What do you do when the criminals own the safes? You don’t put your money in the safe. Everyone would agree that the Treasury and Federal Reserve are the equivalents of the safe, for they are the lender of last resort. These are the institutions that provide the guarantee that supports the entire US economy. So, when the headline reads that investors are fleeing risky assets and buying Treasury notes, no one questions the statement. Let us see how that worked out.
In March of last year, as panic gripped the market, the headlines were telling investors that the safe place to put money was in 10-year Treasury notes. Yields on these notes dropped below .6% for a brief period. Let us assume you decided to invest $100,000 in one of these safe investments thinking .6% was better than -30%. How is that working out for you? Obviously, the stock market has performed well, but that is not the point of this exercise. Was .6% a safe alternative? In March 2021 that safe Treasury note shows up on your statement valued at about $92,000. When interest rates go up, as they have done in the last year from .6% to 1.7%, bond prices go down. If you consider being paid back $100,000 in 2030 (ten years from 2020) as safe, then you achieved your goal. If losing 8% in one year is another definition of risk, then maybe it wasn’t so safe. If interest rates stay where they are, at least you will have your money back by 2027, because that is how long it will take .6% of interest to recover your current loss. This is the world we now live in; nothing is “safe”. Even six-month Treasury bills earning .05% are losing to inflation, and, the plot thickens.
Ironically, longer-term Treasury bonds have performed worse than riskier bonds since last March as interest rates trend higher. Last March, CCC corporate bonds were yielding 19%, they now pay less than 5%. That is called a very successful investment. However, if your time horizon is longer than a few months, your outcome in the next few years is almost certain to end badly. Just like Treasury notes had very little investment appeal when they offered a meager .6%, lower-quality corporate bonds have almost no chance of working out well. Let us count the ways.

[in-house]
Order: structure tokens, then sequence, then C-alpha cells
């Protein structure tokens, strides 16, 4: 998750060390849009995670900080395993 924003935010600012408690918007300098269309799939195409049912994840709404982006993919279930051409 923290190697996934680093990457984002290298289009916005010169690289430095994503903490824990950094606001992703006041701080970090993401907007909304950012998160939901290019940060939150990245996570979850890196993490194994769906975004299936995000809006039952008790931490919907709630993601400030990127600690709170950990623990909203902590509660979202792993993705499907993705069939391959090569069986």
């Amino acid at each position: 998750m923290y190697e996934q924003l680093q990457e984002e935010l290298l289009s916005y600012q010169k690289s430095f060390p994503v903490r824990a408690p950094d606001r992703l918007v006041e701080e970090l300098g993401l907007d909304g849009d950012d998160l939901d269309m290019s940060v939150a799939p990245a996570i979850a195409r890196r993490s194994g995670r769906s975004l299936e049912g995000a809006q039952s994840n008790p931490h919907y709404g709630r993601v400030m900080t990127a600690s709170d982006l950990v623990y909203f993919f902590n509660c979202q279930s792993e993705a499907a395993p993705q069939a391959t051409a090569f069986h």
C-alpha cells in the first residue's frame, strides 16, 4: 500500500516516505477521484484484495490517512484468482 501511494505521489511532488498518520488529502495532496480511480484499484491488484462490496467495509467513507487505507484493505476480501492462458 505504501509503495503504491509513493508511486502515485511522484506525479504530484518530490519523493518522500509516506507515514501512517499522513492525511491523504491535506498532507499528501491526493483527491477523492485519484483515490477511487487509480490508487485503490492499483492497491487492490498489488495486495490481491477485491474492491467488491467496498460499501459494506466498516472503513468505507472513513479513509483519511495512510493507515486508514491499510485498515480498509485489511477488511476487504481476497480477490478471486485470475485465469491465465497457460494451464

First, according to Standard & Poor’s, 50% of CCC corporate bonds will default after 10 years. If you buy these bonds at their current yield of 5%, simple math suggests you will be lucky to break even. Second, because investors are so desperate for income, they have lowered the financial standards a company normally must show that they can pay the money back. The official term is covenant light, not what you want when the economy eventually weakens. This almost guarantees that default rates will be even higher the next time the economy shows some stress. The market seems to think that they can just borrow more money if needed, and so far, that has worked. However, in the next economic downturn, all refinancing doors are slammed shut, especially for those who have no income or few assets to cover their debts. Third, if interest rates do continue to work higher, just like Treasuries, corporate bonds will decline in value also. Just because the Fed has thrown investors a lifeline, it does not mean you should keep swimming with it.
It always comes back to what you think an investment is worth. Last month we examined Cathie Wood’s willingness to buy companies that are innovators. The challenge with that strategy is when the investing climate changes, there always seems to be a lot less leniency for investments that are not profitable. The last month has shown that innovation can be a risky proposition as these stocks have been twice as volatile as the market. Paying too much for a cash flow, whether bond or stock, has its own risk (as the above Treasury note illustration shows). The Fed has been a support to the markets and has been successful in supporting them. However, the Fed’s job is not to support markets beyond times of extreme stress. They will eventually stop buying bonds, and that will be bad for high-yield investors. The masks they are wearing may not be for a virus, but rather so you can’t identify who stole your money.
Observations on the Market No. 357 – Published March, 2021